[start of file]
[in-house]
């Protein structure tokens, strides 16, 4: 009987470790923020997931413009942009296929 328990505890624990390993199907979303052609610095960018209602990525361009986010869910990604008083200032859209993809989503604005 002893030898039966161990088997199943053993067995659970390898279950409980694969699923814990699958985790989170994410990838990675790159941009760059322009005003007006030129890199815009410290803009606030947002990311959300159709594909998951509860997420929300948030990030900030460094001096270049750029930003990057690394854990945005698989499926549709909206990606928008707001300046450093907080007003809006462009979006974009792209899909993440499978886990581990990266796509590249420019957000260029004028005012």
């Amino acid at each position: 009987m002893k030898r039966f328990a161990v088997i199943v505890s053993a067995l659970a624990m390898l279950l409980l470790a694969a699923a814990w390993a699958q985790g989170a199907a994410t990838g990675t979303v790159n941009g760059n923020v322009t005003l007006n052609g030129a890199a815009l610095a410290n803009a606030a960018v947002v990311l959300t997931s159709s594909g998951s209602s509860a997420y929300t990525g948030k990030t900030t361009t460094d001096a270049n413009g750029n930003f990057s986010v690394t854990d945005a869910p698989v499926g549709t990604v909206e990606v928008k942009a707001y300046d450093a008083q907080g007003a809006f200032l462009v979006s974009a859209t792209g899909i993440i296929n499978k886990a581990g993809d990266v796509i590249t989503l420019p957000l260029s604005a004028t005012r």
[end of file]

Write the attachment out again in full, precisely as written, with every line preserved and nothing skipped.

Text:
[in-house]
């Protein structure tokens, strides 16, 4: 009987470790923020997931413009942009296929 328990505890624990390993199907979303052609610095960018209602990525361009986010869910990604008083200032859209993809989503604005 002893030898039966161990088997199943053993067995659970390898279950409980694969699923814990699958985790989170994410990838990675790159941009760059322009005003007006030129890199815009410290803009606030947002990311959300159709594909998951509860997420929300948030990030900030460094001096270049750029930003990057690394854990945005698989499926549709909206990606928008707001300046450093907080007003809006462009979006974009792209899909993440499978886990581990990266796509590249420019957000260029004028005012």
């Amino acid at each position: 009987m002893k030898r039966f328990a161990v088997i199943v505890s053993a067995l659970a624990m390898l279950l409980l470790a694969a699923a814990w390993a699958q985790g989170a199907a994410t990838g990675t979303v790159n941009g760059n923020v322009t005003l007006n052609g030129a890199a815009l610095a410290n803009a606030a960018v947002v990311l959300t997931s159709s594909g998951s209602s509860a997420y929300t990525g948030k990030t900030t361009t460094d001096a270049n413009g750029n930003f990057s986010v690394t854990d945005a869910p698989v499926g549709t990604v909206e990606v928008k942009a707001y300046d450093a008083q907080g007003a809006f200032l462009v979006s974009a859209t792209g899909i993440i296929n499978k886990a581990g993809d990266v796509i590249t989503l420019p957000l260029s604005a004028t005012r």